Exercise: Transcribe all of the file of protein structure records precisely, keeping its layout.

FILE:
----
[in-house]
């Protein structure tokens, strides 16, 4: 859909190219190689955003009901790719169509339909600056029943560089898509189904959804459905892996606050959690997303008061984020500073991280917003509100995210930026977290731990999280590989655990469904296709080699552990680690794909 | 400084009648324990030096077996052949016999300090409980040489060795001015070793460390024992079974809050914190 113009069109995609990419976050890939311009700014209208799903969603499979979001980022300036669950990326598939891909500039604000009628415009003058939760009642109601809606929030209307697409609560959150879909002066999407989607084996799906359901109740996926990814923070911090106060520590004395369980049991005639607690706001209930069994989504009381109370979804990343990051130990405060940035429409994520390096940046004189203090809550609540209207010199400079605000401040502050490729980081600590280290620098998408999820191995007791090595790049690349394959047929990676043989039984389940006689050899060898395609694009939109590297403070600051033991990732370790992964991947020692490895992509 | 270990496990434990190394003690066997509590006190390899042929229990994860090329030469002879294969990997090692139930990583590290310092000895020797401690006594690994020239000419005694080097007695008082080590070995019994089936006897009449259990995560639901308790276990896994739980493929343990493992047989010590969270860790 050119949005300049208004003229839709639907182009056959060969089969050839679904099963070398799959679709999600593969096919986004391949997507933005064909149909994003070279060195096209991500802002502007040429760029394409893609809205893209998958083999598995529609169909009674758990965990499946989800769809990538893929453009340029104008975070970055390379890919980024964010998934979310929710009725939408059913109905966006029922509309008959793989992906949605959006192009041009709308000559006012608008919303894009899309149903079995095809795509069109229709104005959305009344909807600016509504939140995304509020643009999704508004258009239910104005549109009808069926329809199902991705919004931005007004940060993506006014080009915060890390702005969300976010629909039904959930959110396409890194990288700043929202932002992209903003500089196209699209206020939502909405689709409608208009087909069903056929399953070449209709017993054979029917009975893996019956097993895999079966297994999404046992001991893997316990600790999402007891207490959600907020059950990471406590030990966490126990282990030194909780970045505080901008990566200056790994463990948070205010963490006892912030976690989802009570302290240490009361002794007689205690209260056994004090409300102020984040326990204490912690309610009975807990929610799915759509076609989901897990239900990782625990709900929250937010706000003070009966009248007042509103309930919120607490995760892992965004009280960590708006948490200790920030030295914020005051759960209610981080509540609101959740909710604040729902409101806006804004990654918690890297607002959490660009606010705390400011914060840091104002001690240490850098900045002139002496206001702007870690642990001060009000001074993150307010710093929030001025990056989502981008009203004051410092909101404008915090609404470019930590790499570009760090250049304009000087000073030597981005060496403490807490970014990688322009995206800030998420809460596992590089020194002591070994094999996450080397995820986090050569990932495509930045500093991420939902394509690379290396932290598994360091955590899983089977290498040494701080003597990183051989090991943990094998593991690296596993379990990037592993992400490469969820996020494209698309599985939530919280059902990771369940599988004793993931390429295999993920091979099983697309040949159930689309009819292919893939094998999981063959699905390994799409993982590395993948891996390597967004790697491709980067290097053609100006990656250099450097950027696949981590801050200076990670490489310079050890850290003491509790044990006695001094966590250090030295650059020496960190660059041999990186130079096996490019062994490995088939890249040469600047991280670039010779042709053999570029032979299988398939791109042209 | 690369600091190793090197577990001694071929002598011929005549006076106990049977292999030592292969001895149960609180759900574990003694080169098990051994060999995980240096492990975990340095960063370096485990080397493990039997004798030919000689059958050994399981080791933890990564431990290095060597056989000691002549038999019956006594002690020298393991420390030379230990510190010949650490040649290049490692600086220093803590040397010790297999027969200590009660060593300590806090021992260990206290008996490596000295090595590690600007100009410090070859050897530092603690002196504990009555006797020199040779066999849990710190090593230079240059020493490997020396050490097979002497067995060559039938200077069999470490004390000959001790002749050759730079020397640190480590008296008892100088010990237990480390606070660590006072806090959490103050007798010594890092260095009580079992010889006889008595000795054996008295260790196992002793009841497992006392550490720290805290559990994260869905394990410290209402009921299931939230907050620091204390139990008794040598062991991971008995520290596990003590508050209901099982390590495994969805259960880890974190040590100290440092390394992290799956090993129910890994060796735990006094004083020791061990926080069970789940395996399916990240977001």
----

[in-house]
């Protein structure tokens, strides 16, 4: 859909190219190689955003009901790719169509339909600056029943560089898509189904959804459905892996606050959690997303008061984020500073991280917003509100995210930026977290731990999280590989655990469904296709080699552990680690794909 | 400084009648324990030096077996052949016999300090409980040489060795001015070793460390024992079974809050914190 113009069109995609990419976050890939311009700014209208799903969603499979979001980022300036669950990326598939891909500039604000009628415009003058939760009642109601809606929030209307697409609560959150879909002066999407989607084996799906359901109740996926990814923070911090106060520590004395369980049991005639607690706001209930069994989504009381109370979804990343990051130990405060940035429409994520390096940046004189203090809550609540209207010199400079605000401040502050490729980081600590280290620098998408999820191995007791090595790049690349394959047929990676043989039984389940006689050899060898395609694009939109590297403070600051033991990732370790992964991947020692490895992509 | 270990496990434990190394003690066997509590006190390899042929229990994860090329030469002879294969990997090692139930990583590290310092000895020797401690006594690994020239000419005694080097007695008082080590070995019994089936006897009449259990995560639901308790276990896994739980493929343990493992047989010590969270860790 050119949005300049208004003229839709639907182009056959060969089969050839679904099963070398799959679709999600593969096919986004391949997507933005064909149909994003070279060195096209991500802002502007040429760029394409893609809205893209998958083999598995529609169909009674758990965990499946989800769809990538893929453009340029104008975070970055390379890919980024964010998934979310929710009725939408059913109905966006029922509309008959793989992906949605959006192009041009709308000559006012608008919303894009899309149903079995095809795509069109229709104005959305009344909807600016509504939140995304509020643009999704508004258009239910104005549109009808069926329809199902991705919004931005007004940060993506006014080009915060890390702005969300976010629909039904959930959110396409890194990288700043929202932002992209903003500089196209699209206020939502909405689709409608208009087909069903056929399953070449209709017993054979029917009975893996019956097993895999079966297994999404046992001991893997316990600790999402007891207490959600907020059950990471406590030990966490126990282990030194909780970045505080901008990566200056790994463990948070205010963490006892912030976690989802009570302290240490009361002794007689205690209260056994004090409300102020984040326990204490912690309610009975807990929610799915759509076609989901897990239900990782625990709900929250937010706000003070009966009248007042509103309930919120607490995760892992965004009280960590708006948490200790920030030295914020005051759960209610981080509540609101959740909710604040729902409101806006804004990654918690890297607002959490660009606010705390400011914060840091104002001690240490850098900045002139002496206001702007870690642990001060009000001074993150307010710093929030001025990056989502981008009203004051410092909101404008915090609404470019930590790499570009760090250049304009000087000073030597981005060496403490807490970014990688322009995206800030998420809460596992590089020194002591070994094999996450080397995820986090050569990932495509930045500093991420939902394509690379290396932290598994360091955590899983089977290498040494701080003597990183051989090991943990094998593991690296596993379990990037592993992400490469969820996020494209698309599985939530919280059902990771369940599988004793993931390429295999993920091979099983697309040949159930689309009819292919893939094998999981063959699905390994799409993982590395993948891996390597967004790697491709980067290097053609100006990656250099450097950027696949981590801050200076990670490489310079050890850290003491509790044990006695001094966590250090030295650059020496960190660059041999990186130079096996490019062994490995088939890249040469600047991280670039010779042709053999570029032979299988398939791109042209 | 690369600091190793090197577990001694071929002598011929005549006076106990049977292999030592292969001895149960609180759900574990003694080169098990051994060999995980240096492990975990340095960063370096485990080397493990039997004798030919000689059958050994399981080791933890990564431990290095060597056989000691002549038999019956006594002690020298393991420390030379230990510190010949650490040649290049490692600086220093803590040397010790297999027969200590009660060593300590806090021992260990206290008996490596000295090595590690600007100009410090070859050897530092603690002196504990009555006797020199040779066999849990710190090593230079240059020493490997020396050490097979002497067995060559039938200077069999470490004390000959001790002749050759730079020397640190480590008296008892100088010990237990480390606070660590006072806090959490103050007798010594890092260095009580079992010889006889008595000795054996008295260790196992002793009841497992006392550490720290805290559990994260869905394990410290209402009921299931939230907050620091204390139990008794040598062991991971008995520290596990003590508050209901099982390590495994969805259960880890974190040590100290440092390394992290799956090993129910890994060796735990006094004083020791061990926080069970789940395996399916990240977001």